Playing on Doubts and Fears
While the scale of the data loss by theUK’s Revenue and Customs is indeed stunning, there is still noindication that the missing disks containing information from 25million UK residents has actually fallen into unfriendly hands.However, this is now almost irrelevant as we in the security industrysit and wait for the first scam or phishing attack that plays onpeople’s doubts and fears.
For those unaware of this issue, on November 20th Her Majesty’sRevenue & Customs (HMRC - the UK's tax and excise agency)acknowledged that it had lost two computer disks containing largeamounts of confidential information, including names, addresses, datesof birth, and in some cases bank account information. The missing disks— apparently lost while being transported — may include information onas many as 25 million individuals, including recipients of childbenefits.
HMRC believe the disks are still within one of their sites, butafter an exhaustive search, they have failed to materialize. So,imagine if you or your family receive an email purporting to be fromthe Child Benefit Helpline, asking you to visit a certain Web site toinput your name, address, national insurance number, and even bankaccount details so that they can be checked against records to see ifyour details have been compromised. Or, just think if you receive anemail asking you to call a helpline number for advice and guidance onhow to protect your details – and this turns out to be a premium linewhich will rack up huge call charges.
Unfortunately these are just two of many scams and attacks we canexpect to see in the coming days and months – just as it happens everytime there is a major breach of customer data security. Fraudsters andInternet criminals regularly employ social engineering methods toextort money while playing on people’s genuine doubts and fears.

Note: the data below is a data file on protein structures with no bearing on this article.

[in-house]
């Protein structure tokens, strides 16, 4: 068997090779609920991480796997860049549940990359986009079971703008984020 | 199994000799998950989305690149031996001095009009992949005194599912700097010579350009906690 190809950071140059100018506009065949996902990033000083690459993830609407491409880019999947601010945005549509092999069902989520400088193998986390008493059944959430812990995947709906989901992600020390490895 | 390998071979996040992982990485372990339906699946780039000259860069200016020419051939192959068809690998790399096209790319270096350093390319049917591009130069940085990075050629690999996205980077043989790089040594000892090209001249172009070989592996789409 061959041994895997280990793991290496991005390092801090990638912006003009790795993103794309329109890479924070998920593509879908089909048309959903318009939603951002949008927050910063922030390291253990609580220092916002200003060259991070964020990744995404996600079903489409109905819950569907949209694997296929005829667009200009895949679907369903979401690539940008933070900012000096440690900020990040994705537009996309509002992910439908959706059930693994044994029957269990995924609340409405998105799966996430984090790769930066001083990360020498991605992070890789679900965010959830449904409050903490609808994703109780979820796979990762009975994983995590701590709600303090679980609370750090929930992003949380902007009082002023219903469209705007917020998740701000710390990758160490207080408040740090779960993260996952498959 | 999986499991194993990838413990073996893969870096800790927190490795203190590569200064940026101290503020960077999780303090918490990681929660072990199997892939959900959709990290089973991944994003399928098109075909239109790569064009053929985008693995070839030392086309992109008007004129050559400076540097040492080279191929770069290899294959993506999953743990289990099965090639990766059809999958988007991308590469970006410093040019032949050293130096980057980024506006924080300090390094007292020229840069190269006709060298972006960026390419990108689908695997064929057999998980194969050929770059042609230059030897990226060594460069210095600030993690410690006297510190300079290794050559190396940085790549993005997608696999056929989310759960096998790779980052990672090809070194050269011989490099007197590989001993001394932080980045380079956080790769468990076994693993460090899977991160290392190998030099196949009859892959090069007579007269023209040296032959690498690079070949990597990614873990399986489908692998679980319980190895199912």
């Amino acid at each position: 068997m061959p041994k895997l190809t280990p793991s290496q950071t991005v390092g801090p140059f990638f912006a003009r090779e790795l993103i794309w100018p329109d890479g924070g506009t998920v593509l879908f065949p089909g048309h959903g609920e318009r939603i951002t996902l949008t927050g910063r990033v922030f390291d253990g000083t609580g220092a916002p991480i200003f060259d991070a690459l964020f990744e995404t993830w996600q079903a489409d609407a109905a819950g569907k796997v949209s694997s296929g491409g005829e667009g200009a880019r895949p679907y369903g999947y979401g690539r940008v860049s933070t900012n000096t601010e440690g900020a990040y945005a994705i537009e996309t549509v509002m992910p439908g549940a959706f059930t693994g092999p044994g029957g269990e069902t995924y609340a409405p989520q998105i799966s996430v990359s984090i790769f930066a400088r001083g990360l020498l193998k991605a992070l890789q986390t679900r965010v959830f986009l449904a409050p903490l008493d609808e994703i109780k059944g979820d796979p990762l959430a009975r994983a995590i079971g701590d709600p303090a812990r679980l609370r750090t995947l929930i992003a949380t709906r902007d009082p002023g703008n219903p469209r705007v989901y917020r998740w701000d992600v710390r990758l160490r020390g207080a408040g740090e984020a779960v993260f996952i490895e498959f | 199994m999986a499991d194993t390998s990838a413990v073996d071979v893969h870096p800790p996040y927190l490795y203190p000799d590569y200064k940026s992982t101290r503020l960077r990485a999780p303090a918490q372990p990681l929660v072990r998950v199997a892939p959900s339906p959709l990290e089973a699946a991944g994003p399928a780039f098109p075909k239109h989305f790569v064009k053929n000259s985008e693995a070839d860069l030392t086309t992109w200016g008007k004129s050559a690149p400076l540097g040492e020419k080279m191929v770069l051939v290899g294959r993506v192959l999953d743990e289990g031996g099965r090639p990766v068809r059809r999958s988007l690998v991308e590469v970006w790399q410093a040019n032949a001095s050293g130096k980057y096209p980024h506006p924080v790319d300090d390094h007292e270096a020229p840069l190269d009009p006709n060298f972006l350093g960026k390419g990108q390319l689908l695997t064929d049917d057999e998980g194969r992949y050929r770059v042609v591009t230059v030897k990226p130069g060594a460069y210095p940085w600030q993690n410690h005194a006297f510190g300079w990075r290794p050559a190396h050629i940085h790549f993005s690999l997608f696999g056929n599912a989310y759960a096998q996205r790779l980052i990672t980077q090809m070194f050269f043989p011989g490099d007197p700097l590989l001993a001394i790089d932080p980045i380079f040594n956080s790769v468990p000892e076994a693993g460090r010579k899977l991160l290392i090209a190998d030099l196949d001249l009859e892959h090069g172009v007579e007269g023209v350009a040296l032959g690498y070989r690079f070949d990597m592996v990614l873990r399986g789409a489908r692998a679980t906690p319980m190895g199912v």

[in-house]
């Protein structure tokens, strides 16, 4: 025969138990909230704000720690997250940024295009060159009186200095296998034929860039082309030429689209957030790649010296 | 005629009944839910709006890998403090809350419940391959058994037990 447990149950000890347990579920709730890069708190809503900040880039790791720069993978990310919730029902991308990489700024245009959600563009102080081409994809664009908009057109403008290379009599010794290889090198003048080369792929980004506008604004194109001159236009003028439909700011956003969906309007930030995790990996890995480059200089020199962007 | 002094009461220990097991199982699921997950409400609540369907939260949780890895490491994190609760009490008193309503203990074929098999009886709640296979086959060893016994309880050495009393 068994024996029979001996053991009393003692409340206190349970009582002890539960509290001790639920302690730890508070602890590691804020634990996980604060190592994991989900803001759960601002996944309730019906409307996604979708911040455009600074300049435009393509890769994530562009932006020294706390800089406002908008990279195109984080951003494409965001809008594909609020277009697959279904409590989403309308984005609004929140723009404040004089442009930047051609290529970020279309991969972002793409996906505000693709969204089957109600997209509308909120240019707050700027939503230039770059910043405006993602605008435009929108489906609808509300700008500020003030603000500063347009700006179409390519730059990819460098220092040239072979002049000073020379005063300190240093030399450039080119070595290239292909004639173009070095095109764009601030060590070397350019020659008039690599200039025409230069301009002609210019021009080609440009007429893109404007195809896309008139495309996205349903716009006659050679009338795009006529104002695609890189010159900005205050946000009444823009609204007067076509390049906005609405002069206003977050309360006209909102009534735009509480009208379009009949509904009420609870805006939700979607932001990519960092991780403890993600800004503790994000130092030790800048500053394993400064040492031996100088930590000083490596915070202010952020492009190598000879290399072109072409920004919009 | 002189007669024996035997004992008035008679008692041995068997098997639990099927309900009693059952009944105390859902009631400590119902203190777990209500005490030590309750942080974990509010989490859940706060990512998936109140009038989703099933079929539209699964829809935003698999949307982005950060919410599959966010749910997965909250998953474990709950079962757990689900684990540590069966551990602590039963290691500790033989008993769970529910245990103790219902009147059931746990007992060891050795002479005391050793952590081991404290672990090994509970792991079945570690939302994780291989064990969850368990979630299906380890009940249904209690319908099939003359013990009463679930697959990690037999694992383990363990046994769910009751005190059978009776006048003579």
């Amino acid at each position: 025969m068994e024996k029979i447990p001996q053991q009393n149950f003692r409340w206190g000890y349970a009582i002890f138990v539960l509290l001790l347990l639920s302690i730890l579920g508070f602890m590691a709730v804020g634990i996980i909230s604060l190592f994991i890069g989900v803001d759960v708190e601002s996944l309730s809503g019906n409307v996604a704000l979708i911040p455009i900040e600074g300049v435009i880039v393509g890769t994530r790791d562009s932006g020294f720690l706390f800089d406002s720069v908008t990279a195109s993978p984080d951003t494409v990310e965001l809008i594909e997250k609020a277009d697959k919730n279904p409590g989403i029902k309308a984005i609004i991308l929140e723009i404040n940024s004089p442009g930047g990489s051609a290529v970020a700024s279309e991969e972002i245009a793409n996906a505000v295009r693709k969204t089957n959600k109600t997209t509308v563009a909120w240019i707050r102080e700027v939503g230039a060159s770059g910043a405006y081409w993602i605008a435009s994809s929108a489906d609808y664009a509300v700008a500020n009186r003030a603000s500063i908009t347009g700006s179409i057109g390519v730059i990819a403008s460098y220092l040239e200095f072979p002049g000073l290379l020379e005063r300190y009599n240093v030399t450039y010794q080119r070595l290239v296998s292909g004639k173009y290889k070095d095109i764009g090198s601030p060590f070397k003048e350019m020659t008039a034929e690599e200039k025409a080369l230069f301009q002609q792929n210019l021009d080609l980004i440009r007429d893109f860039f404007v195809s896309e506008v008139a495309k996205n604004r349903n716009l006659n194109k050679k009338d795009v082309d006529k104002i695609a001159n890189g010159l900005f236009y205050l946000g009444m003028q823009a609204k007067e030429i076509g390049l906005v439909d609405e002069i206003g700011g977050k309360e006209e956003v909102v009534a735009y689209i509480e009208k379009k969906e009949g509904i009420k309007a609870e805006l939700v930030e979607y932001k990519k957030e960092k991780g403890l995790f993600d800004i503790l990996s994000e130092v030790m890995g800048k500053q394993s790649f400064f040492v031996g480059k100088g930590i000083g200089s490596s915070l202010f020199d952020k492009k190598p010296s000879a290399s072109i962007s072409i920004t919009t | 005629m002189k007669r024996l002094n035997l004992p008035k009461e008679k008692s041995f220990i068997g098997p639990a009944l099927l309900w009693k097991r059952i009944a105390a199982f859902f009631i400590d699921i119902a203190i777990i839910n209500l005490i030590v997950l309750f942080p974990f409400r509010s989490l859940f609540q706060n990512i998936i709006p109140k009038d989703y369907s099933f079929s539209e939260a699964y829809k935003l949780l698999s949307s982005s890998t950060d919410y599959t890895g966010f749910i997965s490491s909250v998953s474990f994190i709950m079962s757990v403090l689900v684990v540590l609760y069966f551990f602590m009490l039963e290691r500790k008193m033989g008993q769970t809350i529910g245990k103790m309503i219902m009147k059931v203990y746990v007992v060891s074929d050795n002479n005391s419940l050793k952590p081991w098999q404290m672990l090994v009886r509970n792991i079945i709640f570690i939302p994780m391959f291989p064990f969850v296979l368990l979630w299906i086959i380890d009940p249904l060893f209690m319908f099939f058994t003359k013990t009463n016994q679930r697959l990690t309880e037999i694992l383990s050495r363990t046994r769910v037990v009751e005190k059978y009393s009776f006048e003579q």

If you receive an email from your bank, HMRC, or similar, do not betempted to click on the link or call the number. No genuinecommunication would ever come to you this way and is in all probabilitya spam email using criminal gang-controlled botnets to send them out.
Our top-line advice to anyone concerned about identity fraud is:
1. Monitor your bank and credit card statements and alert your bankimmediately if you see a transaction in your account that you did notauthorize.
2. Reset your passwords if you chose a child’s name or date ofbirth. Select complex passwords containing numbers, letters and symbols.
3. On the Internet, don’t give away personal details or credit carddetails to unsecured sites. Always look for the padlock symbol in thebottom of your Internet browser screen and for https:// in the URLaddress of the Web site you are visiting.
4. Be careful how much personal information you disclose onWebsites, especially social networking sites. Avoid giving out youremail address, mobile phone number, or other sensitive information thatcyber criminals could use to clone your identity online.
5. Do not click on URL links in emails or instant messages (IMs)from unknown or suspicious sources, especially not those requesting youto verify personal information to a bank or retailer. These arephishing attempts.
6. Install a solid Internet security software suite to protect youfrom hackers, viruses, and spyware. Always select a product thatincludes identity protection features to verify the Web sites youvisit.
7. Watch out for unexpected emails, particularly those purporting tobe from HMRC or government agencies requesting you verify personaldetails. These are phishing attempts.